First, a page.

For London Festival of Architecture 2016, we played an architectural version of Consequences with local community groups from the Coin Street area. The absurd outcomes were exhibited at Oxo Tower Wharf from June 16th - July 4th 2016.
EXHIBITION / COMMUNITY / CONSULTATION
London Festival of Architecture / 2016
In consultations about proposed urban developments, the individual’s voice often seems to be drowned out. But what would happen if every member of a community really did get what they wanted?
In Community Consequences we used the parlour game of Consequences as a playful vehicle to explore the shared interests that define a community, and to examine the roles of conversation, co-operation and compromise in designing the built environment.
To play Consequences, a word or a phrase is written down as a response to one of eleven questions. After each question, the paper is folded and passed on to the next player. The result is a collection of surreal short stories authored collectively by the group, with nobody seeing the cumulative narrative until it is read aloud at the end of the game.
In this version of the game, participants from community groups in and around the Coin Street area concocted a fantasy development to enhance their neighbourhood. This absurd method asks whether an architectural process built upon principles of individualism and chance could reveal aspirations that other modes of production overlook. Could this amalgamation of individual voices demonstrate a community’s united ambition? Or would it reveal a fractured fantasy of divergent concerns?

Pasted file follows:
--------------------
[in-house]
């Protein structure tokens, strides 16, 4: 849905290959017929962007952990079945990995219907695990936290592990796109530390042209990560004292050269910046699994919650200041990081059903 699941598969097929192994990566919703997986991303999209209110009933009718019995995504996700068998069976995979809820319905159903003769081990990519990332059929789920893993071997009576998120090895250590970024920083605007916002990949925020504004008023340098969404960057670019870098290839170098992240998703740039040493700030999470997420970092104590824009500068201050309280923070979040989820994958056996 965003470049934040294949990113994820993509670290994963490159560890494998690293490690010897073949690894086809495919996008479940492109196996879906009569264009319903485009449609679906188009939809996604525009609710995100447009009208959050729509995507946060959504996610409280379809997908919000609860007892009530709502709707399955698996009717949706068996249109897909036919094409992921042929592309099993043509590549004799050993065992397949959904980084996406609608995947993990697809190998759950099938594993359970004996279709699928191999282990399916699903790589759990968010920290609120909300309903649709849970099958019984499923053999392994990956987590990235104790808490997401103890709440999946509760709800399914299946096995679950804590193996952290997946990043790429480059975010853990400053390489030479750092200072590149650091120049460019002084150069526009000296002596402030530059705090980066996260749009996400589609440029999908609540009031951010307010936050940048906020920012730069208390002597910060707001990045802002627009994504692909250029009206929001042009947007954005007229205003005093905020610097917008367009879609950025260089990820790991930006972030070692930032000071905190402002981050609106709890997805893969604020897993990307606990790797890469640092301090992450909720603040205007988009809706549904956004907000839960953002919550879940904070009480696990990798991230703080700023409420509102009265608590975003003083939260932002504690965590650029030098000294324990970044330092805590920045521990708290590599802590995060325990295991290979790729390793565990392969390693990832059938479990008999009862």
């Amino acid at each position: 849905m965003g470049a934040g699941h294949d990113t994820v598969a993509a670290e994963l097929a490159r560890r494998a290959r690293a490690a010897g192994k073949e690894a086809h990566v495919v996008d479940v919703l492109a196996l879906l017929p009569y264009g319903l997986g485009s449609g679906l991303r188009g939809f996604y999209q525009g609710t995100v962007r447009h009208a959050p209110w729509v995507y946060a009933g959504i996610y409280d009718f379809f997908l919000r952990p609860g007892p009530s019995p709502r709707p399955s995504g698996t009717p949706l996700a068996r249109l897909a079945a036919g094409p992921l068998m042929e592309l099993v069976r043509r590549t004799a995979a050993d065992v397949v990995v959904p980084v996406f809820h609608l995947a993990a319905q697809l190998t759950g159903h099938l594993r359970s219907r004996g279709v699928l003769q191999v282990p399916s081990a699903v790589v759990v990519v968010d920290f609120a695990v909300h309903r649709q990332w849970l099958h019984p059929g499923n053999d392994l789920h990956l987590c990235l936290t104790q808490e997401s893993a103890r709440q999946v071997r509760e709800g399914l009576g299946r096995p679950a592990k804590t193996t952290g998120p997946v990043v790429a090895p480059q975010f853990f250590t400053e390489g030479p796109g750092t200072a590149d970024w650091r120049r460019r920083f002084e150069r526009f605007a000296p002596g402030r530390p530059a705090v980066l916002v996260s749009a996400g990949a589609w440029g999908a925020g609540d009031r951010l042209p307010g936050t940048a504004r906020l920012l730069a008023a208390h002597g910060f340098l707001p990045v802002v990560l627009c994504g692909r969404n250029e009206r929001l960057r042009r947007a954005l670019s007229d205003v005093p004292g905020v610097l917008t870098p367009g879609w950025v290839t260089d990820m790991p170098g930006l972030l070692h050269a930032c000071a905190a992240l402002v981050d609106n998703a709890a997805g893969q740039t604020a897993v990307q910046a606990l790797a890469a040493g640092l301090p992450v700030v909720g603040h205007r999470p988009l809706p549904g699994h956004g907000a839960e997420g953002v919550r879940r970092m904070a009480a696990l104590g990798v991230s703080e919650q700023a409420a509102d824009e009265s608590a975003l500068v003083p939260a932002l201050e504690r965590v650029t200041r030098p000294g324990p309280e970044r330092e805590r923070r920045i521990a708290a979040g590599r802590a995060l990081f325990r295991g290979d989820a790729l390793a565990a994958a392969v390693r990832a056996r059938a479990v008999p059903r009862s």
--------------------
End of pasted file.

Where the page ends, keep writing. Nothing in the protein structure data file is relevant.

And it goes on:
The stories, transformed into playful models in the gallery and courtyard, reveal the practical preoccupations and outlandish fancies of the community groups, but they also reflect the communities’ common goals and their socio-political context. A drawing table presents an opportunity for visitors to design their ideal city, and – in the role of the planning or design authority - to comment on the ideas of others.
In exploring themes of shared-authorship, collectivity and chance, the exhibition poked traditional community consultations gently in the ribs, and asks if alternative methods of investigation could result in better buildings, happier people, and more slides.
With thanks to Balfour Street Housing Group, Coin Street Youth Club, Coin Street Family Support Group and the tenants of Gabriel’s Wharf. Extra special thanks to Da Yeong Kwon.
Read more about our thoughts on community and consultations over at the LFA blog.
Photography by Katherine Leedale